Reduce Working Hours Without Agreement Employee - Legal?

That depends whether the employee is on a full time or part time contract.

Basically, three options for employees on full time indefinido contract.
An employer can propose a new contract with less hours, but the employee(s) are entitled to refuse if they don´t agree. They cannot be dismissed for refusing to agree with your proposal to decrease working hours.

Second option would be to add an ERTE clause to the existing contract, as an addendum. ERTE stands for ´Expediente de regulación temporal de empleo´ and it allows you to temporarily decrease the number of hours a certain employee or several or all employees work, for a limited period of time. Decrease of hours should be between 10 and 70% of their fulltime contract, and can be in hours/day, days/month or even a certain period in the year. If the employee has built up entitlement to unemployment benefits, she can apply for paro for the hours she isn´t working for you, temporarily.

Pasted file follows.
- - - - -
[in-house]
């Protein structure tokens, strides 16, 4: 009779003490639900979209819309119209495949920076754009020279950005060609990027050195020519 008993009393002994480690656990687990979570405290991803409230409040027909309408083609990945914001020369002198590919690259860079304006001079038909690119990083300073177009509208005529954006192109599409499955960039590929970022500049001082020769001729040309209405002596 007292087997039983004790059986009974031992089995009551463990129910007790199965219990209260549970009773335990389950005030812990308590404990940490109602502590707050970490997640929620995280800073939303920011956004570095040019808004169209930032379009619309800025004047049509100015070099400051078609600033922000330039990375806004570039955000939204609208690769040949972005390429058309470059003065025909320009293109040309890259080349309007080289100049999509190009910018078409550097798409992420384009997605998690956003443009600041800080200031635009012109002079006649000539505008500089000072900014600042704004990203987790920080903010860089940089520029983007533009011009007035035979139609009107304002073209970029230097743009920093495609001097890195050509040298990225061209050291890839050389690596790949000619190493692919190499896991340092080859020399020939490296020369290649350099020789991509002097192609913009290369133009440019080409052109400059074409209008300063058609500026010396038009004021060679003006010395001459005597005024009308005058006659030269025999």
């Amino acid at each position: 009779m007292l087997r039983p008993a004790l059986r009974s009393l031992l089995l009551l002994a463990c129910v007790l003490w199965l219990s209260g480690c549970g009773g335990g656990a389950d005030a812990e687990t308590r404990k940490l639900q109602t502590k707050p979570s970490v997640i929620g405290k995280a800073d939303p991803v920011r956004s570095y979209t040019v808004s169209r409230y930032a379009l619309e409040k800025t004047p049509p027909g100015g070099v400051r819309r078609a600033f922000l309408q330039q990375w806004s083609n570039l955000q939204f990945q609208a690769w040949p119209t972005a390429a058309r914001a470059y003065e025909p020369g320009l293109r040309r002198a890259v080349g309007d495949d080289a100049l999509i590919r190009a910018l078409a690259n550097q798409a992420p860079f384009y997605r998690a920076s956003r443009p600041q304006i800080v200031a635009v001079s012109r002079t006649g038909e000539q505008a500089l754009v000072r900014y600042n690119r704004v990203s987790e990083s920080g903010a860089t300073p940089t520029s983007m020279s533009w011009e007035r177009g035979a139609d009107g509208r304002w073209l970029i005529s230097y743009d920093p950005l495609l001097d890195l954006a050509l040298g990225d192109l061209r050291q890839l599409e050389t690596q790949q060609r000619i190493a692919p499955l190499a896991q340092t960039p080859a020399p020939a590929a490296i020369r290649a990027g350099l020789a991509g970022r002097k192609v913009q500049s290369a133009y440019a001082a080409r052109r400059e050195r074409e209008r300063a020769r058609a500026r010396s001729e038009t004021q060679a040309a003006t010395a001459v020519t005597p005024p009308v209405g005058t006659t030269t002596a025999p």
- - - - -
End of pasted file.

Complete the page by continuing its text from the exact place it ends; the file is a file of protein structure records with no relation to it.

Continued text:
For the employer, if you maintain the employee on contract for at least 12 months after the ERTE has ended, a bonification of 50% of the Seguridad Social contributions during the ERTE can be applied for.

I suggest to consult an accountant or gestor laboral for the details as you have to follow a precise procedure for the measure to stand in social court, should the employee decide to appeal. It´s outlined in article 47 of the Estatuto de Trabajadores.

Third option would be to dismiss the employee, but for objective reasons, technical, economical, organisational or productional. And pay indemnization of course. For it to stand if appealed, refusing to sign the new part time contract cannot be the reason and if you claim it´s for economical reasons, you cannot employ someone else in her stead as this would give her grounds to appeal.


For employees on a part time contract, it is possible to permanently decrease the amount of hours without prior consent, but the employer must justify this in writing and for it to stand up against an appeal it should be for economic, technical, organisational or productional reasons. If you want to appeal your employer´s decision, please contact a professional in labour law to help you with this, e.g. from a worker´s union.

The option of an ERTE as described above, is valid for those on part time contracts also.



Please note: The information provided is based upon our understanding of current legislation. It is not legal advice but is provided freely to enable you to be properly informed. We recommend that if you are considering taking action, you should seek professional advice.

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